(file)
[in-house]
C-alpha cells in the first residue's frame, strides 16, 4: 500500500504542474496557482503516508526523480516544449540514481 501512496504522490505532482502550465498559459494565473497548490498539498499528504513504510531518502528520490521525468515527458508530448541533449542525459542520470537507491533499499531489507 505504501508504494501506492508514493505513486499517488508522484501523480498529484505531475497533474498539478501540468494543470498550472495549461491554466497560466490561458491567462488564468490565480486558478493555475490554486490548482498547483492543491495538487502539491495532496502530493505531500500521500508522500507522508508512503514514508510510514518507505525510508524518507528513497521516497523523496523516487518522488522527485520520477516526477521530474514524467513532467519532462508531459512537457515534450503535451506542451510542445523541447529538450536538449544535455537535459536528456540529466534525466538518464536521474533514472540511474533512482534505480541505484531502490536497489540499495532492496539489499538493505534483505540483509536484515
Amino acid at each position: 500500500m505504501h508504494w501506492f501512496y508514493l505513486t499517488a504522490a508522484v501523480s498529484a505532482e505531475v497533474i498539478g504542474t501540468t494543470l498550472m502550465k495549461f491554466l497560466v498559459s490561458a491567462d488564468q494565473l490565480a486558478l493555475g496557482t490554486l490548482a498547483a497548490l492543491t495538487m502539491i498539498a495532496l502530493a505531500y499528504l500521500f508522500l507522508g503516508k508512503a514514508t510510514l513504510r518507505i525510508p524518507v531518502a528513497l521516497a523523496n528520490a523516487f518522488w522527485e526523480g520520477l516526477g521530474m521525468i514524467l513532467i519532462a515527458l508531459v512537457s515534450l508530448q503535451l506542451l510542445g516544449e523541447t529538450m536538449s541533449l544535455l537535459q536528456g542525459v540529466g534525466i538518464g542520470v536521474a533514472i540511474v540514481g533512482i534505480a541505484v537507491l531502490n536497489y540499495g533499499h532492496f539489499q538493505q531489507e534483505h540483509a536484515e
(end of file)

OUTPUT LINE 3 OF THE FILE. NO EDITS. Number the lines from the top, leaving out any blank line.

Amino acid at each position: 500500500m505504501h508504494w501506492f501512496y508514493l505513486t499517488a504522490a508522484v501523480s498529484a505532482e505531475v497533474i498539478g504542474t501540468t494543470l498550472m502550465k495549461f491554466l497560466v498559459s490561458a491567462d488564468q494565473l490565480a486558478l493555475g496557482t490554486l490548482a498547483a497548490l492543491t495538487m502539491i498539498a495532496l502530493a505531500y499528504l500521500f508522500l507522508g503516508k508512503a514514508t510510514l513504510r518507505i525510508p524518507v531518502a528513497l521516497a523523496n528520490a523516487f518522488w522527485e526523480g520520477l516526477g521530474m521525468i514524467l513532467i519532462a515527458l508531459v512537457s515534450l508530448q503535451l506542451l510542445g516544449e523541447t529538450m536538449s541533449l544535455l537535459q536528456g542525459v540529466g534525466i538518464g542520470v536521474a533514472i540511474v540514481g533512482i534505480a541505484v537507491l531502490n536497489y540499495g533499499h532492496f539489499q538493505q531489507e534483505h540483509a536484515e